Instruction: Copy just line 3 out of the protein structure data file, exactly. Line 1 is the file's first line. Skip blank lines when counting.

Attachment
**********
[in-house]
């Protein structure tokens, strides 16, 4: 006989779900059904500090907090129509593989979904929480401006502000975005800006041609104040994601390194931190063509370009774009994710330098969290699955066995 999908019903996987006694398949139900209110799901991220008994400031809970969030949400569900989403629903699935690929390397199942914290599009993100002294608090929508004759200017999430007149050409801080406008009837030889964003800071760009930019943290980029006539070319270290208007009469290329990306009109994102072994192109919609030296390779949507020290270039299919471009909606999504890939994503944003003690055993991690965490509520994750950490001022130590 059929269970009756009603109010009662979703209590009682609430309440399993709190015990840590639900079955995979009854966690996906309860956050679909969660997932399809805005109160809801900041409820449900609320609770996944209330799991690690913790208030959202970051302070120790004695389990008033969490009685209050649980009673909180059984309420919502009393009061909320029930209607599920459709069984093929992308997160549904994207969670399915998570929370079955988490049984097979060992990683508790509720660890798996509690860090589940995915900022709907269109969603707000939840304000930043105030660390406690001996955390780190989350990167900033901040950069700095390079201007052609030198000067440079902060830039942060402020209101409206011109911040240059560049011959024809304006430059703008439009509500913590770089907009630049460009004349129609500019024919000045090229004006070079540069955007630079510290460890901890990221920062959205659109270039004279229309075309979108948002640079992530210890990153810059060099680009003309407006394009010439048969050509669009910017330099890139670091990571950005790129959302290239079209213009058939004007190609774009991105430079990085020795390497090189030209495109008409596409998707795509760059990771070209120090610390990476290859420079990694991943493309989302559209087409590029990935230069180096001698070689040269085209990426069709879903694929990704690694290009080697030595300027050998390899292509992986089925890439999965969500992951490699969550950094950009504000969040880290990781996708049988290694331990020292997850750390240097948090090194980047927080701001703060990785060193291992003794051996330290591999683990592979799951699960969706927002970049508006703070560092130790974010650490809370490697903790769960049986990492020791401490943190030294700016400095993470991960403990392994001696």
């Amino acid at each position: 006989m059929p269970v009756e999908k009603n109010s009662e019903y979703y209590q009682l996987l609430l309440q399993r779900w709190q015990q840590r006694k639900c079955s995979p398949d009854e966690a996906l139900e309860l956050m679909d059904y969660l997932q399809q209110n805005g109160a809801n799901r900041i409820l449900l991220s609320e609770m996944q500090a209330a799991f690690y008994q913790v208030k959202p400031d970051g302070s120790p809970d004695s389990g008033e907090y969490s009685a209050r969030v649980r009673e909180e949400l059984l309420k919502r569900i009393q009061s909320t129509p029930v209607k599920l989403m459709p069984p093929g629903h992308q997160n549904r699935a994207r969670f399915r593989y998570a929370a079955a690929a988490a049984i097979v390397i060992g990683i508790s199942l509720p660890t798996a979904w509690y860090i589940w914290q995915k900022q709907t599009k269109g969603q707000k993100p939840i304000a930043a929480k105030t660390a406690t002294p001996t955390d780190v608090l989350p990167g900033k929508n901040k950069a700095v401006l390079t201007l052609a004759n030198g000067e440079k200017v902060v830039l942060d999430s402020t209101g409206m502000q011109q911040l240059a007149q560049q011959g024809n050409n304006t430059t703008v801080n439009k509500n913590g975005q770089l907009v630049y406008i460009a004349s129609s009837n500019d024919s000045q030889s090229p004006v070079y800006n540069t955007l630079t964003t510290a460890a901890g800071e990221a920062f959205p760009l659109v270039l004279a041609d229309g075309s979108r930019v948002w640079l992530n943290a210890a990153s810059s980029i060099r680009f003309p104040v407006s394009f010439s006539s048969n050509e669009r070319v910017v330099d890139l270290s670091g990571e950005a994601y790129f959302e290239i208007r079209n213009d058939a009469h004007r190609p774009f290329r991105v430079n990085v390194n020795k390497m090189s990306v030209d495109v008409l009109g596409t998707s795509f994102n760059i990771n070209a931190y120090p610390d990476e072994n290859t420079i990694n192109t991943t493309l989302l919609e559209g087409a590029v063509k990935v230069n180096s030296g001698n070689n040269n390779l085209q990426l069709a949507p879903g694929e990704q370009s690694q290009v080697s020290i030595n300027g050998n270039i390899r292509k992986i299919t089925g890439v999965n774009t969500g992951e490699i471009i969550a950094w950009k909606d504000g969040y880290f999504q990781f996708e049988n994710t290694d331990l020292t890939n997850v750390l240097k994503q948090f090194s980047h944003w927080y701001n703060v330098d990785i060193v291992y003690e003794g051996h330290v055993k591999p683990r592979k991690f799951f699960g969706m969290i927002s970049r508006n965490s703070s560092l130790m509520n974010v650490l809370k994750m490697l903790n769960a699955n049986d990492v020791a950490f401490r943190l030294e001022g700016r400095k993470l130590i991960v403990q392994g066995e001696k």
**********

């Amino acid at each position: 006989m059929p269970v009756e999908k009603n109010s009662e019903y979703y209590q009682l996987l609430l309440q399993r779900w709190q015990q840590r006694k639900c079955s995979p398949d009854e966690a996906l139900e309860l956050m679909d059904y969660l997932q399809q209110n805005g109160a809801n799901r900041i409820l449900l991220s609320e609770m996944q500090a209330a799991f690690y008994q913790v208030k959202p400031d970051g302070s120790p809970d004695s389990g008033e907090y969490s009685a209050r969030v649980r009673e909180e949400l059984l309420k919502r569900i009393q009061s909320t129509p029930v209607k599920l989403m459709p069984p093929g629903h992308q997160n549904r699935a994207r969670f399915r593989y998570a929370a079955a690929a988490a049984i097979v390397i060992g990683i508790s199942l509720p660890t798996a979904w509690y860090i589940w914290q995915k900022q709907t599009k269109g969603q707000k993100p939840i304000a930043a929480k105030t660390a406690t002294p001996t955390d780190v608090l989350p990167g900033k929508n901040k950069a700095v401006l390079t201007l052609a004759n030198g000067e440079k200017v902060v830039l942060d999430s402020t209101g409206m502000q011109q911040l240059a007149q560049q011959g024809n050409n304006t430059t703008v801080n439009k509500n913590g975005q770089l907009v630049y406008i460009a004349s129609s009837n500019d024919s000045q030889s090229p004006v070079y800006n540069t955007l630079t964003t510290a460890a901890g800071e990221a920062f959205p760009l659109v270039l004279a041609d229309g075309s979108r930019v948002w640079l992530n943290a210890a990153s810059s980029i060099r680009f003309p104040v407006s394009f010439s006539s048969n050509e669009r070319v910017v330099d890139l270290s670091g990571e950005a994601y790129f959302e290239i208007r079209n213009d058939a009469h004007r190609p774009f290329r991105v430079n990085v390194n020795k390497m090189s990306v030209d495109v008409l009109g596409t998707s795509f994102n760059i990771n070209a931190y120090p610390d990476e072994n290859t420079i990694n192109t991943t493309l989302l919609e559209g087409a590029v063509k990935v230069n180096s030296g001698n070689n040269n390779l085209q990426l069709a949507p879903g694929e990704q370009s690694q290009v080697s020290i030595n300027g050998n270039i390899r292509k992986i299919t089925g890439v999965n774009t969500g992951e490699i471009i969550a950094w950009k909606d504000g969040y880290f999504q990781f996708e049988n994710t290694d331990l020292t890939n997850v750390l240097k994503q948090f090194s980047h944003w927080y701001n703060v330098d990785i060193v291992y003690e003794g051996h330290v055993k591999p683990r592979k991690f799951f699960g969706m969290i927002s970049r508006n965490s703070s560092l130790m509520n974010v650490l809370k994750m490697l903790n769960a699955n049986d990492v020791a950490f401490r943190l030294e001022g700016r400095k993470l130590i991960v403990q392994g066995e001696k």